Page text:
Classes of Elements Nonmetals Nonmetals generally have properties opposite to those of metals. Nonmetals are elements that are poor conductors of heat and electric current. Nonmetals have low boiling points–many nonmetals are gases at room temperature. Nonmetals that are solids at room temperature tend to be brittle. If they are hit with a hammer, they shatter or crumble.

Classes of Elements Metalloids
Metalloid elements are located on the periodic table between metals and nonmetals. Metalloids are elements with properties that fall between those of metals and nonmetals. For example, a metalloid’s ability to conduct electric current varies with temperature. Silicon (Si) and germanium (Ge) are good insulators at low temperatures and good conductors at high temperatures.

Variations Across a Period
Across a period from left to right, the elements become less metallic and more nonmetallic in their properties.

Variations Across a Period
From left to right across Period 3, there are three metals (Na, Mg, and Al), one metalloid (Si), and four nonmetals (P, S, Cl, and Ar).

Variations Across a Period
Sodium reacts violently with water. Magnesium will not react with water unless the water is hot. Aluminum does not react with water, but it does react with oxygen. Silicon is generally unreactive. Phosphorus and sulfur do not react with water, but they do react with oxygen. Chlorine is highly reactive. Argon hardly reacts at all.

What determines the atomic mass of an element?
Assessment Questions What determines the atomic mass of an element? the natural distribution of isotopes and the atomic numbers of those isotopes the natural distribution of isotopes and the masses of those isotopes the mass of the isotope of the element that has the most neutrons the average number of protons in the element’s nucleus

What determines the atomic mass of an element?
Assessment Questions What determines the atomic mass of an element? the natural distribution of isotopes and the atomic numbers of those isotopes the natural distribution of isotopes and the masses of those isotopes the mass of the isotope of the element that has the most neutrons the average number of protons in the element’s nucleus ANS: B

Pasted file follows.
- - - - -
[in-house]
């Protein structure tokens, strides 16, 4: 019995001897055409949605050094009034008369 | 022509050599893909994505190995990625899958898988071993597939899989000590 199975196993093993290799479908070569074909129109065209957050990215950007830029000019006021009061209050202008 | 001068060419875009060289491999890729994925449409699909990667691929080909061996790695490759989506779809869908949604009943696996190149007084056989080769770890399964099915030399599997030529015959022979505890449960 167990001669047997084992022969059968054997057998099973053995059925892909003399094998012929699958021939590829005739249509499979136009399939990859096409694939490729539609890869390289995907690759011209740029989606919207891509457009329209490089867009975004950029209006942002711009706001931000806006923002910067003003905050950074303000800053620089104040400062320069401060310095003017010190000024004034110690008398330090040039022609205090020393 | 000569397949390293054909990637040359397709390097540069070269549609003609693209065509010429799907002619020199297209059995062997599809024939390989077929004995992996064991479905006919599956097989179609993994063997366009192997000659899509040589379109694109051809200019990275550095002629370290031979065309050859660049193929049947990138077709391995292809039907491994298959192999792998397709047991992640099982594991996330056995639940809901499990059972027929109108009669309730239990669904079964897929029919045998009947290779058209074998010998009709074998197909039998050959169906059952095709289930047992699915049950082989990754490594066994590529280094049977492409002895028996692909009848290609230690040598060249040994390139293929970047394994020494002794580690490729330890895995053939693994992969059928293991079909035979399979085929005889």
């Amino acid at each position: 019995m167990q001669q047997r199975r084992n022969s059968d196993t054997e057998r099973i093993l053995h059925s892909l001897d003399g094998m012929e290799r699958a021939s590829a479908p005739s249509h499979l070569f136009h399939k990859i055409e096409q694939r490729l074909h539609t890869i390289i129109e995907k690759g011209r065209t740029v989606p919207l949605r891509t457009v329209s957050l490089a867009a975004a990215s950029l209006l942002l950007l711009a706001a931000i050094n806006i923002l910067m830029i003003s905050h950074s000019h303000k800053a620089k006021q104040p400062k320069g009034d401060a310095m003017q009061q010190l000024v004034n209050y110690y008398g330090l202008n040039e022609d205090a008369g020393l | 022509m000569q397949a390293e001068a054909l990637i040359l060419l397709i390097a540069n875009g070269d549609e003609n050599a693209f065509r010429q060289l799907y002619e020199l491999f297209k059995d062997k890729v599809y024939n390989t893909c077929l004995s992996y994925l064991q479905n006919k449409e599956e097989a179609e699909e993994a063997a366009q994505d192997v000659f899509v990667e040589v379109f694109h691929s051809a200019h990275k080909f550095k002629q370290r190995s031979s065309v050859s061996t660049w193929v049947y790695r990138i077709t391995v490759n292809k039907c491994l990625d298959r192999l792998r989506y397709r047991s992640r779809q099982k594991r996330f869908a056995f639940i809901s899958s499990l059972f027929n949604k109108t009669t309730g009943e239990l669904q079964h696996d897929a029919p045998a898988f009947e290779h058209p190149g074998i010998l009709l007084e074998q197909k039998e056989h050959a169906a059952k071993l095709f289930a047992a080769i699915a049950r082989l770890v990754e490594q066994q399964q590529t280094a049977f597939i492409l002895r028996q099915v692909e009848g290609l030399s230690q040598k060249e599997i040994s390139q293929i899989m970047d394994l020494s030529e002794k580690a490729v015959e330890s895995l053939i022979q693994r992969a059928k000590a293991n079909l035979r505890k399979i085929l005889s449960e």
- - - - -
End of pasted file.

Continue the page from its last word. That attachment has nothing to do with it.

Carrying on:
Which of the following is not characteristic of metals?
Assessment Questions Which of the following is not characteristic of metals? ductile good electrical conductor typically solid at room temperature brittle

Which of the following is not characteristic of metals?
Assessment Questions Which of the following is not characteristic of metals? ductile good electrical conductor typically solid at room temperature brittle ANS: D

Assessment Questions Within a period of the periodic table, how do the properties of the elements vary? Metallic characteristics increase from left to right. Metallic characteristics decrease from left to right. Reactivity increases from left to right. Reactivity decreases from left to right.

Assessment Questions Within a period of the periodic table, how do the properties of the elements vary? Metallic characteristics increase from left to right. Metallic characteristics decrease from left to right. Reactivity increases from left to right. Reactivity decreases from left to right. ANS: B

Assessment Questions In the modern periodic table, elements are arranged in order of increasing atomic mass. True False

Assessment Questions In the modern periodic table, elements are arranged in order of increasing atomic mass. True False ANS: F, atomic number